This post is by Darren Woolley, Founder of TrinityP3. With his background as analytical scientist and creative problem solver, Darren brings unique insights and learnings to the marketing process. He is considered a global thought leader on agency remuneration, search and selection and relationship optimisation.
I remember about 10 years ago, being engaged by a marketing team to work with a well known management consulting firm who had been brought in by senior management to restructure and improve the marketing process. The interesting observation was that rather then customising the structure and process to the strategic requirements, the management firm had a six-sigma developed process that they tried to impose on the marketing team in the interest of best practice.
What I also observed was there was little commitment from the marketing team to the process. The problem appeared to be there was little or no recognition that the current process was obviously functional. The team were not consulted to assist in determining the best way to improve the process of engagement between the internal team and marketing.
It was around this time that we developed the Engagement Agreement process.
The role of SLAs and KPIs in process
Around the time we commenced in using the Engagement Agreement process, I was also reviewing a large number of agency services agreements, that all contained either SLAs (Service Level Agreements) or KPIs (Key Performance Indicators). Many of the marketing and procurement people we were talking with seemed to believe that these contract clauses would assist in managing and improving agency process and performance.
There are two things that are misguided about this belief:
- Most SLAs and KPIs are based on the assumption that the performance of the agency is simply due to the agency alone. But this fails to recognise that the strategic and creative components are co-created and that the performance of the agency is directly impacted by the performance of the marketer.
- Many of the KPIs and SLA clauses I have reviewed do not go to the core of the process purpose and are often superficial and inconsequential and therefore have little or no impact on process or performance improvement.
Even as recently as last year a major corporation procurement team wanted me to sign a contract that would financially penalise us if we did not return phone calls within 2 hours 99.5% of the time. I was curious to see if the clause would be reciprocal (NO), wondered who would be monitoring the time lag between the call and the response time (NO ANSWER) and what impact on project performance did they expect from the KPI (NO IDEA).
KPIs and SLAs are great for places like call centres (where they were first used) but in complex relationships based on interactions and contributions from multiple parties to deliver the outcome they are far too 2-dimensional.
The Engagement Agreement Process
The Engagement Agreement process is a facilitated workshop involving all of the key stakeholders involved in the process. The workshop is a collaborative process that is facilitated to achieve three key outcomes:
- Identify the core areas of interaction and engagement and prioritise these
- Map the current processes and allocate roles and responsibilities at each step
- Collectively review the current process to identify bottlenecks, duplications and inefficiencies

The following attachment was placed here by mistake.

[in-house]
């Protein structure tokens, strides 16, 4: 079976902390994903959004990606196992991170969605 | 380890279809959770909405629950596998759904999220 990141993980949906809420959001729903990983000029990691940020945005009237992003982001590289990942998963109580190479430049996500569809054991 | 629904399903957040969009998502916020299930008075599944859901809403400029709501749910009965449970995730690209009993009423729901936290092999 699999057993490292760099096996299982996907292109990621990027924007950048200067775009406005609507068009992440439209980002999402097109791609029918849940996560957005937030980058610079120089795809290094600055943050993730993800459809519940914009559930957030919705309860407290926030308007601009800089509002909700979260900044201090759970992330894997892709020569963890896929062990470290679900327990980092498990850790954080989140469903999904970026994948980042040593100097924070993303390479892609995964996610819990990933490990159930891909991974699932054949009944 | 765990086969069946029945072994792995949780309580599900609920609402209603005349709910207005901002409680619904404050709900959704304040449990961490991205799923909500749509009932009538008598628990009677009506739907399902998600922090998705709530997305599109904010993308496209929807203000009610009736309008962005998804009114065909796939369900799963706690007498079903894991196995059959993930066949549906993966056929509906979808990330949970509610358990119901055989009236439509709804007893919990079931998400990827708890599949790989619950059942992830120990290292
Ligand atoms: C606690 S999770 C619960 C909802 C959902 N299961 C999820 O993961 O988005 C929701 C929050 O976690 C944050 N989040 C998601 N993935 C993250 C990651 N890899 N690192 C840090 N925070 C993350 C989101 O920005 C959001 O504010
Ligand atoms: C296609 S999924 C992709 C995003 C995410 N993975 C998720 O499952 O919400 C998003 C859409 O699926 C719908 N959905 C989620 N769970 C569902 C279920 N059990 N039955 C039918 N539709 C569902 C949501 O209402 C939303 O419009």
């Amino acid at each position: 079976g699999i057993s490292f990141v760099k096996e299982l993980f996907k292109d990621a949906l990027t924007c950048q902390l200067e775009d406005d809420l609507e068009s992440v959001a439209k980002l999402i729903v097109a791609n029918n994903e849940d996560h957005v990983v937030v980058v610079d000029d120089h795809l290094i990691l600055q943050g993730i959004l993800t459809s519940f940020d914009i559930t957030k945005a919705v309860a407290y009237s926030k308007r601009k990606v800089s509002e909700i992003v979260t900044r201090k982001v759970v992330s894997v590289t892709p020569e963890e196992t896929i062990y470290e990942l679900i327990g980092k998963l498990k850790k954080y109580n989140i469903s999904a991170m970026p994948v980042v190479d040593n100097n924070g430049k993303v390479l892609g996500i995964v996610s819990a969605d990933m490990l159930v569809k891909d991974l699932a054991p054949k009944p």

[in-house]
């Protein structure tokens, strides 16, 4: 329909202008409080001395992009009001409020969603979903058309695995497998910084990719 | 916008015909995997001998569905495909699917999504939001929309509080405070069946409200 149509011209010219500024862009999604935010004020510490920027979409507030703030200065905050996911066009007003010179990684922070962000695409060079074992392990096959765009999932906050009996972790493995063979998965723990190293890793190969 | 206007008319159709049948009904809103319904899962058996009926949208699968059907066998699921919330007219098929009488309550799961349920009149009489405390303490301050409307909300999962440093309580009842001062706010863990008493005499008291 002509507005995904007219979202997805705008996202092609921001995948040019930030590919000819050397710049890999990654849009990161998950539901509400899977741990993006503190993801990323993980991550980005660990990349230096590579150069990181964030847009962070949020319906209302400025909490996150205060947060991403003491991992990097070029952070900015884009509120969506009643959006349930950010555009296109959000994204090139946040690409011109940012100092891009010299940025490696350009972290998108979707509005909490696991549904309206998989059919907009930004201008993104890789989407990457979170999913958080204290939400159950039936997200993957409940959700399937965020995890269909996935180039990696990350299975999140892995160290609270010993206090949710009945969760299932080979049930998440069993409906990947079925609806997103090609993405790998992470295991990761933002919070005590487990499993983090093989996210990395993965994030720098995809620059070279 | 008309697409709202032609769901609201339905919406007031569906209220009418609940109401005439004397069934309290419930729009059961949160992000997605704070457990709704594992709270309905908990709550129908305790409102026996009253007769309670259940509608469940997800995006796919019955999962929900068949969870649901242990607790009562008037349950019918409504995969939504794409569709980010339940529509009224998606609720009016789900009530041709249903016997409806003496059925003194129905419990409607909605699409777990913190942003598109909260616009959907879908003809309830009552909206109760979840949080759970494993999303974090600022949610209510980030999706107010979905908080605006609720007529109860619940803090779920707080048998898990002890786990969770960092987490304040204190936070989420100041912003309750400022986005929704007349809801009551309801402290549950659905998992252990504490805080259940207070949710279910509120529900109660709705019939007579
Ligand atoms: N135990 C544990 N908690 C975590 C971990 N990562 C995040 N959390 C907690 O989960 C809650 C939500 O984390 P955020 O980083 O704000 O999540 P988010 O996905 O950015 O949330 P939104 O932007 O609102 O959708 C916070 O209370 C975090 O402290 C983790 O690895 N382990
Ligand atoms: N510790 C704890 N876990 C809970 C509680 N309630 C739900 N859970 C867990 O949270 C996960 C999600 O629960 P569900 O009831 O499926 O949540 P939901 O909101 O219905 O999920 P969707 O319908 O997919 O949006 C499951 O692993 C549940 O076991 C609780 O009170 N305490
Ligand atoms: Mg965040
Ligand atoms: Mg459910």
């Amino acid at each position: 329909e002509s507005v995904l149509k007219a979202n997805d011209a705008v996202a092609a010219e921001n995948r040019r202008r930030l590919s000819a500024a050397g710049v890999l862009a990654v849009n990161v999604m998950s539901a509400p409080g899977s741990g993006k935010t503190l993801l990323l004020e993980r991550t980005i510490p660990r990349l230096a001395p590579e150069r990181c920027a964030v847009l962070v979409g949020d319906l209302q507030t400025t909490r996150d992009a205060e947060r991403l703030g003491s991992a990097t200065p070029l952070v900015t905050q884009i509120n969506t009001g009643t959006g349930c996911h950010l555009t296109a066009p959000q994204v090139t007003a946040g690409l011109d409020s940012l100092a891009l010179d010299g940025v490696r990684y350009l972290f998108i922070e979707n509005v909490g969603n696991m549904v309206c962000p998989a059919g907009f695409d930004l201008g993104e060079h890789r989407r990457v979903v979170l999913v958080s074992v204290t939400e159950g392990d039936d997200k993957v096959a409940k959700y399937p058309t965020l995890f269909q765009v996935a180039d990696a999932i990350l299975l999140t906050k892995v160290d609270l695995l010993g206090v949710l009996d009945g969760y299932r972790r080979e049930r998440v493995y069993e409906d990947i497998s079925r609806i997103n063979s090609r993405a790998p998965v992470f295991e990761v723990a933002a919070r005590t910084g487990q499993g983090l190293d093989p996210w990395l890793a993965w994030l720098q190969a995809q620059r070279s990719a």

It is the collective and collaborative process that aligns the participants in defining the current process and diagnosing the issues. Participation in the process leads to a high level of commitment and commences the movement of the alignment process to deliverable.
The process has been used and developed by Sally Webster, Lecturer in PR and Marketing at Victoria University, who has been recognised with a National Citation for her work with Engagement Agreements.
An example of the benefits
Several months after a pitch we managed, I was contacted by the marketing team who asked if we could help sort out tension that had developed very quickly between the brand team and the new agency.
One of the issues was that, like many marketers post the appointment of the new agency, the marketing team simply leaped back into executing the marketing plan without actually engaging the agency in their expectations or agreeing on how to engage. (We had offered to undertake the Engagement Agreement but both the agency and marketers felt it was not needed.)
The Engagement Agreement process defined the areas of regular interaction including annual planning, campaign development and the like, but someone highlighted that the most tension was caused by the day to day interactions between the brand team, who were under high levels of pressure, and the agency.
In the workshop discussion it was discovered that because of time pressure the marketing team would regularly resort to email. And because the client was in the outer suburbs, face to face meetings were kept to a minimum. And as everyone was so busy it was almost impossible to find time for telephone discussions.
In discussions between the marketing team and the new creative agency it was found that this is where many of the tensions were rising. Emails were often misinterpreted leaving the agency confused.
The result of the workshop was that collectively they designed some basic rules of communication including the use of email, phone discussions and face to face meetings.
The result of this simple innovation was dramatic.
Just as Sally Webster saw an application of the Engagement Agreement process with her students, can you see anywhere in your business where this approach could give you better engagement with those you work with, either internally or externally?
Let me know by leaving a comment here.